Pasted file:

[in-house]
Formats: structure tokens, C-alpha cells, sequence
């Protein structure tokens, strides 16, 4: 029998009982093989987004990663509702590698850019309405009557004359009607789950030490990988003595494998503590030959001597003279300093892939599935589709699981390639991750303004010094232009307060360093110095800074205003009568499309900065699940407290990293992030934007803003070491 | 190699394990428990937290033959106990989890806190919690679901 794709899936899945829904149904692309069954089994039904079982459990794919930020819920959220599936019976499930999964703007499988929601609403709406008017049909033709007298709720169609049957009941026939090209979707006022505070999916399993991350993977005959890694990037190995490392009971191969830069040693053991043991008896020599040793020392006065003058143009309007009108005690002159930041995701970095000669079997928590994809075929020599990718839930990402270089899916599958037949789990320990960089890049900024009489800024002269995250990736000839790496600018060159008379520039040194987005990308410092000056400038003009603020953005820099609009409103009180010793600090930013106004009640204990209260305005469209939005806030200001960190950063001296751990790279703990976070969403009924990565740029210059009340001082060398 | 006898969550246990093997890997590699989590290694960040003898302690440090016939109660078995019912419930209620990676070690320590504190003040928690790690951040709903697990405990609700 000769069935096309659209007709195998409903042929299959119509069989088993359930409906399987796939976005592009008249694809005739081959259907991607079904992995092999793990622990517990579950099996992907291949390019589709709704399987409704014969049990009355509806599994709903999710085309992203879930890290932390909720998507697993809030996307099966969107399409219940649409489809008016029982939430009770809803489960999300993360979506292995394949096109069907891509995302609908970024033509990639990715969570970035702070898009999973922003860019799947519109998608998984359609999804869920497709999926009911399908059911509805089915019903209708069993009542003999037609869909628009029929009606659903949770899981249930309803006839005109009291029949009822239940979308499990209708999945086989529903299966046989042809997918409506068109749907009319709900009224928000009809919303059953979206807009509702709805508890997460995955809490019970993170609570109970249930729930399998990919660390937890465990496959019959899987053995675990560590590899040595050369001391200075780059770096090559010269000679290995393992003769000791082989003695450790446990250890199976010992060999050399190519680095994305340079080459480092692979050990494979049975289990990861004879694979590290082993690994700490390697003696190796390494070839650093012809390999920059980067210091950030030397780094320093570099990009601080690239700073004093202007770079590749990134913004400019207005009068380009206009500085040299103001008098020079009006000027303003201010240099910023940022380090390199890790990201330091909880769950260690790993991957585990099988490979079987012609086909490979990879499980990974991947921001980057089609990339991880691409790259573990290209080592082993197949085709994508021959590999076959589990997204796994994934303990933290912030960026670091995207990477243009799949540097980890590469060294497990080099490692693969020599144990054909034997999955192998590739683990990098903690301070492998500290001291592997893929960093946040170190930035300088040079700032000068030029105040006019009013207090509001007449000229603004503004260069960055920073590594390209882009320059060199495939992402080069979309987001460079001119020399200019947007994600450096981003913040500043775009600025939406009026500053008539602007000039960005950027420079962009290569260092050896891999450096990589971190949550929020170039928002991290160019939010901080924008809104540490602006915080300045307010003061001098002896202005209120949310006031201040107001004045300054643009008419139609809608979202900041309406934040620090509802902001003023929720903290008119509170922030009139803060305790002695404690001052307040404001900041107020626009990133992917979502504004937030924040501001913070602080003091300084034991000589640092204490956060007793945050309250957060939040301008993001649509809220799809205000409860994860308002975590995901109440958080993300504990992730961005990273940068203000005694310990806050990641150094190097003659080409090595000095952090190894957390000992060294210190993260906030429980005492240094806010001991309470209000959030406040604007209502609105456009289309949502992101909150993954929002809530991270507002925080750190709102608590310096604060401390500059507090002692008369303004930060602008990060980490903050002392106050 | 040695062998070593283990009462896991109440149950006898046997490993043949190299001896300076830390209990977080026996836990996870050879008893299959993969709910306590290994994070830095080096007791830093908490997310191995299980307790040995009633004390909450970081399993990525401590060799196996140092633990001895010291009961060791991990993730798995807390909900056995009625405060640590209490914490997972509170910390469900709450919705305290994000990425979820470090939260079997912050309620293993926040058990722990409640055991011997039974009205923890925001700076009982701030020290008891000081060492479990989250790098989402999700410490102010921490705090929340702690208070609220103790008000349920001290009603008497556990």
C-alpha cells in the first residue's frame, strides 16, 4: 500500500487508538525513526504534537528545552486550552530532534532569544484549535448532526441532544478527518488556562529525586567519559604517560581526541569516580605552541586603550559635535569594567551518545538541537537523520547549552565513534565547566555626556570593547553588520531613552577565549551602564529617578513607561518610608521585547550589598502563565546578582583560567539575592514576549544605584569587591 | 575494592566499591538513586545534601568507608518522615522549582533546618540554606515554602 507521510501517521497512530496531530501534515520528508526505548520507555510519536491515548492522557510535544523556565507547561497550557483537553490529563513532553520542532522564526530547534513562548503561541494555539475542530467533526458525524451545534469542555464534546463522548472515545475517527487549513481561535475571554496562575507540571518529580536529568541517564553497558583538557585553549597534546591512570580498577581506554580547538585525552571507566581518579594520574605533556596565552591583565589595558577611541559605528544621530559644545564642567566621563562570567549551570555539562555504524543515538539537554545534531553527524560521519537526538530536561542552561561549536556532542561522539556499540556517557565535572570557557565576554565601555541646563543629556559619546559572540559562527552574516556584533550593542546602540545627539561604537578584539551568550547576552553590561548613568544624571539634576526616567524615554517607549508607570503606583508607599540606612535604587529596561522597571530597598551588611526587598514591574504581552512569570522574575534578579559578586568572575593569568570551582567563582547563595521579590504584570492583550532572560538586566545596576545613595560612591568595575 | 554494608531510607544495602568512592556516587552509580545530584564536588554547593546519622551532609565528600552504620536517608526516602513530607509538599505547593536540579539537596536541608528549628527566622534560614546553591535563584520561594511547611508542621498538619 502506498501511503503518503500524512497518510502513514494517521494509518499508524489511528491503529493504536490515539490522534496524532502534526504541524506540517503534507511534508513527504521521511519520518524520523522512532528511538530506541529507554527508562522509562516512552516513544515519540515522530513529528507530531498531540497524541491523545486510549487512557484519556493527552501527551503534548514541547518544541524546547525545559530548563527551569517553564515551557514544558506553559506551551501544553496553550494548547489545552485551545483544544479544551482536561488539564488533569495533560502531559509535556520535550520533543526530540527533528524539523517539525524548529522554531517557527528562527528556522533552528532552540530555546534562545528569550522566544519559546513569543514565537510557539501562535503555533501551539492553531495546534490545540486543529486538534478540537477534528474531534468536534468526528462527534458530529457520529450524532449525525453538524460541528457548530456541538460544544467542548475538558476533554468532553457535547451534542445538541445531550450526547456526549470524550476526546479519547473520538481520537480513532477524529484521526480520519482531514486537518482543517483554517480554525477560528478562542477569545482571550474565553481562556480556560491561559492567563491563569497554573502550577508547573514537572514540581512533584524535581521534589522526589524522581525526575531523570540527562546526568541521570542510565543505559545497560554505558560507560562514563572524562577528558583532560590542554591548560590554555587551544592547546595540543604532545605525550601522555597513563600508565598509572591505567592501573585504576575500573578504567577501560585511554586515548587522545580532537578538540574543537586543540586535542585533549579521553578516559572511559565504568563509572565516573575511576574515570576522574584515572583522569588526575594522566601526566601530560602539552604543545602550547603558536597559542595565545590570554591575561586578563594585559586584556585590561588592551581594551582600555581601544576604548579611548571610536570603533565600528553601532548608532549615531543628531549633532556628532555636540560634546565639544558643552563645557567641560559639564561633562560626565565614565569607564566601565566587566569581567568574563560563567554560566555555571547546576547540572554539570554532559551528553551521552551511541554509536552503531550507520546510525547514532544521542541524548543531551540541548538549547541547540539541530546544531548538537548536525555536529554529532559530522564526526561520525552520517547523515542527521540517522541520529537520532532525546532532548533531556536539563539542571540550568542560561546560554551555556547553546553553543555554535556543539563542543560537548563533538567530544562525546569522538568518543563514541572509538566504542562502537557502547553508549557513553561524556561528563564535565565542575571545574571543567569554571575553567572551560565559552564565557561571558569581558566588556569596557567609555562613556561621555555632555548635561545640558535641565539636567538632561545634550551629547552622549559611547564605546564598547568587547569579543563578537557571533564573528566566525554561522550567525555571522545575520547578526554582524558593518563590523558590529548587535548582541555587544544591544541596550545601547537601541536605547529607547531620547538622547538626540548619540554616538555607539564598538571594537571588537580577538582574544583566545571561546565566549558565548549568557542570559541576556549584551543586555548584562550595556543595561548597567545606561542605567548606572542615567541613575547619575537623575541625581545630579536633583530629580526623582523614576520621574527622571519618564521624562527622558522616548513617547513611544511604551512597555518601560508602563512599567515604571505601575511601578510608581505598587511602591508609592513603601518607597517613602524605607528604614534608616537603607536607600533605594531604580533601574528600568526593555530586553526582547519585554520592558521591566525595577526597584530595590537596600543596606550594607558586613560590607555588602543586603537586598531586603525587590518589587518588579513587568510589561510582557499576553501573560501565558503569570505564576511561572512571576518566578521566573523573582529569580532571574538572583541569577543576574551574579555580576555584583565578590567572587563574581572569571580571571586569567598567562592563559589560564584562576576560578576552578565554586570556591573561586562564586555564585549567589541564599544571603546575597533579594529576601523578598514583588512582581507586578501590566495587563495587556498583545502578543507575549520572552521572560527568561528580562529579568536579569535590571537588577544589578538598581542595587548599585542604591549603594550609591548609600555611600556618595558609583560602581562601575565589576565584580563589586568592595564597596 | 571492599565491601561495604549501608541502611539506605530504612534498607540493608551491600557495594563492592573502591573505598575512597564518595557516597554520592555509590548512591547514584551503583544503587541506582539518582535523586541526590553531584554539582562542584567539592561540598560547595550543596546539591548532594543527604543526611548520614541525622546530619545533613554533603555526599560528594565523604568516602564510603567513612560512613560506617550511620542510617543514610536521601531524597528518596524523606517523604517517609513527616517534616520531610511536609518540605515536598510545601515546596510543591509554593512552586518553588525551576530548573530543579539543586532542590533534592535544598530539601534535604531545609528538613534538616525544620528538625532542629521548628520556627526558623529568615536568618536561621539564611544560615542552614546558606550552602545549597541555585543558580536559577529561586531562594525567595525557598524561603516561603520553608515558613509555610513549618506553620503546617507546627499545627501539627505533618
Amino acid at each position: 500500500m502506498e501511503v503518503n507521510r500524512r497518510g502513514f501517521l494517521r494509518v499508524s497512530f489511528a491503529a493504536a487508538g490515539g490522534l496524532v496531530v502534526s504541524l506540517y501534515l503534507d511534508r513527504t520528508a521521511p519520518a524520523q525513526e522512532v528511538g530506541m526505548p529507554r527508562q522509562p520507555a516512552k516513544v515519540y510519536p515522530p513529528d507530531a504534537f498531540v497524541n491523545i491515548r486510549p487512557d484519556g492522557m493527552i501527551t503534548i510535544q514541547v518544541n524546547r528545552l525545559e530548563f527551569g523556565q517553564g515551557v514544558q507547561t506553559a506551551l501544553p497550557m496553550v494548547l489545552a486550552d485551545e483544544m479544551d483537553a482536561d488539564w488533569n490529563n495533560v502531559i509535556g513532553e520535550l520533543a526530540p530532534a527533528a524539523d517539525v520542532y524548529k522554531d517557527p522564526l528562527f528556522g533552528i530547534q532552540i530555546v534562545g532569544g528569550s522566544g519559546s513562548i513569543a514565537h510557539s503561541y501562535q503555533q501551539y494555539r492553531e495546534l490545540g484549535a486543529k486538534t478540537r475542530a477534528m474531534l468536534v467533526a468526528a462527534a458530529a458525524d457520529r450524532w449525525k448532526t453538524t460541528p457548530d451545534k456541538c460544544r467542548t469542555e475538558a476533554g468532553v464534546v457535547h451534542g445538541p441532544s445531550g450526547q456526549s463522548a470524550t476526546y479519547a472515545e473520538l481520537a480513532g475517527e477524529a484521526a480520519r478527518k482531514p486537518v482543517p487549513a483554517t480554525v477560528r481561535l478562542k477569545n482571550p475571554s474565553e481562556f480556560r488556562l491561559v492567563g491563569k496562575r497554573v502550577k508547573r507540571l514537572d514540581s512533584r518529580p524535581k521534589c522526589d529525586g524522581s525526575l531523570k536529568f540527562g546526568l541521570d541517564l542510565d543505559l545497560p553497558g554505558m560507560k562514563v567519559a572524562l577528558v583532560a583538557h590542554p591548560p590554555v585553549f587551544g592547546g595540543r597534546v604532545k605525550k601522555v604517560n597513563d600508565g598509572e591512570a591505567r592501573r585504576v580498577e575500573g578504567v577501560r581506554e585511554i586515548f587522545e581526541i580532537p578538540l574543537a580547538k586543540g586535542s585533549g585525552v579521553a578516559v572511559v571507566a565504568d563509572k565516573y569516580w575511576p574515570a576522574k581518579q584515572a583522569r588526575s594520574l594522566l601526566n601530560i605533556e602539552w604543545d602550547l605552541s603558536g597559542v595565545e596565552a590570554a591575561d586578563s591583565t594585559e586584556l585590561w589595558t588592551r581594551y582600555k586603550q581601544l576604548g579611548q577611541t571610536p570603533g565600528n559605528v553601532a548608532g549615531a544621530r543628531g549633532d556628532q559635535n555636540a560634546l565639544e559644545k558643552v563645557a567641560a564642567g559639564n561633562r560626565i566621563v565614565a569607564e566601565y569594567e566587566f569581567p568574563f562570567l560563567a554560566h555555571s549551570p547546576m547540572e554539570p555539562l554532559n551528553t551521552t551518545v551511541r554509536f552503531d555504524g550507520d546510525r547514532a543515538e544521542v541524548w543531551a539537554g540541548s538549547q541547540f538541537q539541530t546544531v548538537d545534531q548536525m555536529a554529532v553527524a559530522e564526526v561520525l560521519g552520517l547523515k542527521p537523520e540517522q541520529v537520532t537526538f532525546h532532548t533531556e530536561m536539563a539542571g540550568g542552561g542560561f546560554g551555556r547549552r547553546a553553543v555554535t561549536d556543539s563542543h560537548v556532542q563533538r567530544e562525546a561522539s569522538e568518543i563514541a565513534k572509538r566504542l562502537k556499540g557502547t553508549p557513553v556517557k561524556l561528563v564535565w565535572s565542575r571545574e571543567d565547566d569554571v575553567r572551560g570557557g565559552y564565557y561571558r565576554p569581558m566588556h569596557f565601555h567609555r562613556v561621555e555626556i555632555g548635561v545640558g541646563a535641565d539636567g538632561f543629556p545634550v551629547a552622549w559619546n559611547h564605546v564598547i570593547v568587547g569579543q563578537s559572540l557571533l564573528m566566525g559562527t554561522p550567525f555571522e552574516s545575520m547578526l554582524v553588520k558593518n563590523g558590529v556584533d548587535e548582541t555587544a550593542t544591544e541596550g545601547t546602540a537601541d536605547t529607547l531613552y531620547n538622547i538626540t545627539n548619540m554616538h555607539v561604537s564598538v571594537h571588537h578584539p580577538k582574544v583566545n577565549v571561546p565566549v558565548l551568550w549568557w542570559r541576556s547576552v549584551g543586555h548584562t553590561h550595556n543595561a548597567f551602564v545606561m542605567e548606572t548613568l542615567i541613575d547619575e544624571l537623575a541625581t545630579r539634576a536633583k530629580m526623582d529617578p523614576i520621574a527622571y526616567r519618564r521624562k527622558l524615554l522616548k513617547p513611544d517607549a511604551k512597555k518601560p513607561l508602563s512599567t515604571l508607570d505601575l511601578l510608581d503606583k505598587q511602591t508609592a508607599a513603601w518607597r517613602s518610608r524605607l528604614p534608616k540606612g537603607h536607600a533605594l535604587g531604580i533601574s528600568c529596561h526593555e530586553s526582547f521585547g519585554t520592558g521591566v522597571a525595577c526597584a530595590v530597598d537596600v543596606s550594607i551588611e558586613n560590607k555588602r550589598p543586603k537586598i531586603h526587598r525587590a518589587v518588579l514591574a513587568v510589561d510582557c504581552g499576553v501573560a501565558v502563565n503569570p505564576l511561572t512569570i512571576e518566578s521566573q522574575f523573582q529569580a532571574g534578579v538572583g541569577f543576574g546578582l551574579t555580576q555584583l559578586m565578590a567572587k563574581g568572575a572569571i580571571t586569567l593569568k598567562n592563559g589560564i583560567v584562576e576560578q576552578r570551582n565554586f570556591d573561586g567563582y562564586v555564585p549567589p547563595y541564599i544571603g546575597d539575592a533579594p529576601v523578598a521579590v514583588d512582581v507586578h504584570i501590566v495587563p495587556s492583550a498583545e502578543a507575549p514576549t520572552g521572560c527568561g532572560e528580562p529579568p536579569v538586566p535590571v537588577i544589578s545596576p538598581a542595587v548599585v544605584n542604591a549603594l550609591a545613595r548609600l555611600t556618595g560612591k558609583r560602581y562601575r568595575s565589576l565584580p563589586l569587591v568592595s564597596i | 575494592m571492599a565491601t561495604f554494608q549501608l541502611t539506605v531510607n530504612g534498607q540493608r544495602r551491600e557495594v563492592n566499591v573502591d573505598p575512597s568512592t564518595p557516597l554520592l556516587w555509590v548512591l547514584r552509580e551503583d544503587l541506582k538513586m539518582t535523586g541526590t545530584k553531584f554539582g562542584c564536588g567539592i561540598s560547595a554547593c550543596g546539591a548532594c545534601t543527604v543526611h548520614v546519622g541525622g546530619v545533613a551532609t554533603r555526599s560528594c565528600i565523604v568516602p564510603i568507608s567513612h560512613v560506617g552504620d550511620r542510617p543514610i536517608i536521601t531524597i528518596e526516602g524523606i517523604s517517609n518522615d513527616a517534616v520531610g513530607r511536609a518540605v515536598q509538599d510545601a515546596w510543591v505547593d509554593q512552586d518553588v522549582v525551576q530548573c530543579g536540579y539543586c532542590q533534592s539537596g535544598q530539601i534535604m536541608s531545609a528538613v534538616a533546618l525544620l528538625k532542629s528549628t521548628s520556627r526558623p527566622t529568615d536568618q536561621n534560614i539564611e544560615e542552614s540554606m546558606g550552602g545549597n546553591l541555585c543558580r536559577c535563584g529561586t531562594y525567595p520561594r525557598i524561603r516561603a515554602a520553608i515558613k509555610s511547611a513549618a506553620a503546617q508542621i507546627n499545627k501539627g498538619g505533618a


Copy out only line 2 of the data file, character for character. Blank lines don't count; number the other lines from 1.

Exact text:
Formats: structure tokens, C-alpha cells, sequence